“There’s hidden sweetness in the stomach’s emptiness.
We are lutes, no more, no less.”
“Let the beauty we love become the good we do.”
In me, past, present, future meet To hold long chiding conference. My lusts usurp the present tense And strangle Reason in his seat. My loves leap through the future’s fence To dance with dream-enfranchised feet. In me the cave-man clasps the seer, And garlanded Apollo goes Chanting to Abraham’s deaf ear. In me the tiger sniffs the rose. Look in my heart, kind friends, and tremble, Since there your elements assemble. 🐯 Siegfried Sassoon
“Often, when we say, “I love you” we focus mostly on the idea of the “I” who is doing the loving and less on the quality of the love that’s being offered. This is because we are caught by the idea of self. We think we have a self. But there is no such thing as an individual separate self. A flower is made only of non-flower elements, such as chlorophyll, sunlight, and water. If we were to remove all the non-flower elements from the flower, there would be no flower left. A flower cannot be by herself alone. A flower can only inter-be with all of us… Humans are like this too. We can’t exist by ourselves alone. We can only inter-be. I am made only of non-me elements, such as the Earth, the sun, parents, and ancestors. In a relationship, if you can see the nature of interbeing between you and the other person, you can see that their suffering is your own suffering, and your happiness is their own happiness. With this way of seeing, you speak and act differently. This in itself can relieve so much suffering.” – Thich Nhat Hanh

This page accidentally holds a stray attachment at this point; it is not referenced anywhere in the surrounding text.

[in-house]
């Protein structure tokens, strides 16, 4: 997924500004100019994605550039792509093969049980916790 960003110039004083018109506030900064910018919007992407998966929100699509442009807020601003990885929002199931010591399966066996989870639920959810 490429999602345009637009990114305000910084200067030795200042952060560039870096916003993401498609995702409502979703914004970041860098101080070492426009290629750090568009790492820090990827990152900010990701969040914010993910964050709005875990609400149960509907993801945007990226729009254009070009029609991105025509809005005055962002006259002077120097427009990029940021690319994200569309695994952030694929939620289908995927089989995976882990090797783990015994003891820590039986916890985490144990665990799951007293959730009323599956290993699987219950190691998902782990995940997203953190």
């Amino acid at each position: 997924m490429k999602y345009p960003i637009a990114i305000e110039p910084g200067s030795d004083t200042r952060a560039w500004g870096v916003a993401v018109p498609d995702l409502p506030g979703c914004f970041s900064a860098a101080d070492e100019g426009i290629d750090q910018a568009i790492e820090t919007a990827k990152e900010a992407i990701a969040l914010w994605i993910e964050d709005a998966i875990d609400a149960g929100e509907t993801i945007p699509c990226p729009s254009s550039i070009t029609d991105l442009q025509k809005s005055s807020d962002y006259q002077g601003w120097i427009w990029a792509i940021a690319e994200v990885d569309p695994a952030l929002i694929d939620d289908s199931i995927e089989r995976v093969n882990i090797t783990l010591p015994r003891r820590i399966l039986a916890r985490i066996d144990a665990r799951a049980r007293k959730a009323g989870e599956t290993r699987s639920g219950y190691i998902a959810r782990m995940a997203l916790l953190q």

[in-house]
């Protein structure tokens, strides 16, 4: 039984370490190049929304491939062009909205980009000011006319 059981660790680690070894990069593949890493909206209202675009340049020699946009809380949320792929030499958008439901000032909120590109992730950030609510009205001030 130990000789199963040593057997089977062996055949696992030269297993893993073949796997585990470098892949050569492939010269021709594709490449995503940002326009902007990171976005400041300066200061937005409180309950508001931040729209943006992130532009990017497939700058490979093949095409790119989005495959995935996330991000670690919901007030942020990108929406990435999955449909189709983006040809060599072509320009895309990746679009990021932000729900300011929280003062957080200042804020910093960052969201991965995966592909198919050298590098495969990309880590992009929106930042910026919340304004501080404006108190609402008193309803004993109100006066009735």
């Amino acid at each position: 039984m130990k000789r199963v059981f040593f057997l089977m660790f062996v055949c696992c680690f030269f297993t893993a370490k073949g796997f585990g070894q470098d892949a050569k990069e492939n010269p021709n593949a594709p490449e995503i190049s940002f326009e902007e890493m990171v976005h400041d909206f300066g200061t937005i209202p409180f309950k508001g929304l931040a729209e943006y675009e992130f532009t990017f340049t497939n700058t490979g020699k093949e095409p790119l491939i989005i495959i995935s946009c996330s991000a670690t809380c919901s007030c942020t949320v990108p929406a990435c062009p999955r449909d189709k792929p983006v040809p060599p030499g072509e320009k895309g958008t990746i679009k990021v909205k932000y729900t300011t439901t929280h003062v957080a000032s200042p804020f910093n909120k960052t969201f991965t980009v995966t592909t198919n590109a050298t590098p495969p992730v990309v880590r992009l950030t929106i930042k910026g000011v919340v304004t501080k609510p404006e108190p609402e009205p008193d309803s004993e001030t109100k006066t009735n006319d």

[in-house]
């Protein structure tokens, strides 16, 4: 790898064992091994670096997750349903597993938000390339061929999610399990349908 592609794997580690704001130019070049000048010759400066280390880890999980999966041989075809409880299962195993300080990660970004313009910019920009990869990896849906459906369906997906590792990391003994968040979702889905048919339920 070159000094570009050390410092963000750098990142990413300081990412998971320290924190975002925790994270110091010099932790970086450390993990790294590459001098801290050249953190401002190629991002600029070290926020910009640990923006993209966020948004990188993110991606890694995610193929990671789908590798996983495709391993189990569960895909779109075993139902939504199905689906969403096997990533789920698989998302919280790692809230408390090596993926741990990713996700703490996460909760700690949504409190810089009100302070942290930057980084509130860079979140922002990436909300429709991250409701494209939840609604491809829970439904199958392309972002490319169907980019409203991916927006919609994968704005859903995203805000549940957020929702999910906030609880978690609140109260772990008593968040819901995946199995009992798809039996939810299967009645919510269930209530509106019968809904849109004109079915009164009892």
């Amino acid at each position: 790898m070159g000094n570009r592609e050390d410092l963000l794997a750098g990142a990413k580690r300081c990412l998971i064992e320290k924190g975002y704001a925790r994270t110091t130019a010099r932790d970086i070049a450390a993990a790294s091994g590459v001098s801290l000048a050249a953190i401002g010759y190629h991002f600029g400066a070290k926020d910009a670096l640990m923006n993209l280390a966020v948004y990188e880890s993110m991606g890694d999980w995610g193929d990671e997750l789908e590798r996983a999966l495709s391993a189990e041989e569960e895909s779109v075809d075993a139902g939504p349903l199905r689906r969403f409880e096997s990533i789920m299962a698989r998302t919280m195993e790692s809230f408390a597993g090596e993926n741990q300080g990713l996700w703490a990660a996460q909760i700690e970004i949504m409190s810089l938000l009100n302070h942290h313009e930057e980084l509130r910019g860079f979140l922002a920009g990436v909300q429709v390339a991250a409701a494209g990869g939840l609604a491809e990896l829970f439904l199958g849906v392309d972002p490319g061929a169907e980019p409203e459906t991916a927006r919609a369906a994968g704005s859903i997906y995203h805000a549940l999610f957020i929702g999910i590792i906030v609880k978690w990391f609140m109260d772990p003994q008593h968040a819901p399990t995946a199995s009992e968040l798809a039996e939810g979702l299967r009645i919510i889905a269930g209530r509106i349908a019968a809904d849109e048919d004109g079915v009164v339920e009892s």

Gloire de Dijon
— D.H. Lawrence
When she rises in the morning
I linger to watch her;
She spreads the bath-cloth underneath the window
And the sunbeams catch her
Glistening white on the shoulders,
While down her sides the mellow
Golden shadow glows as
She stoops to the sponge, and her swung breasts
Sway like full-blown yellow
Gloire de Dijon roses.
She drips herself with water, and her shoulders
Glisten as silver, they crumple up
Like wet and falling roses, and I listen
For the sluicing of their rain-dishevelled petals.
In the window full of sunlight
Concentrates her golden shadow
Fold on fold, until it glows as
Mellow as the glory roses.
Come live with me and be my love,
And we will all the pleasures prove
That valleys, groves, hills, and fields,
Woods or steepy mountain yields.
And we will sit upon the rocks,
Seeing the shepherds feed their flocks,
By shallow rivers to whose falls
Melodious birds sing madrigals.
And I will make thee beds of roses
And a thousand fragrant posies,
A cap of flowers, and a kirtle
Embroidered all with leaves of myrtle;
A gown made of the finest wool
Which from our pretty lambs we pull;
Fair lined slippers for the cold,
With buckles of the purest gold;
A belt of straw and ivy buds,
With coral clasps and amber studs:
And if these pleasures may thee move,
Come live with me and be my love.
The shepherds’ swains shall dance and sing
For thy delight each May morning:
If these delights thy mind may move,
Then live with me and be my love.
“Motherhood: All love begins and ends there.” — Robert Browning
“Because I feel that, in the Heavens above
The angels, whispering to one another,
Can find, among their burning terms of love
None so devotional as that of ‘Mother’”
—Edgar Allen Poe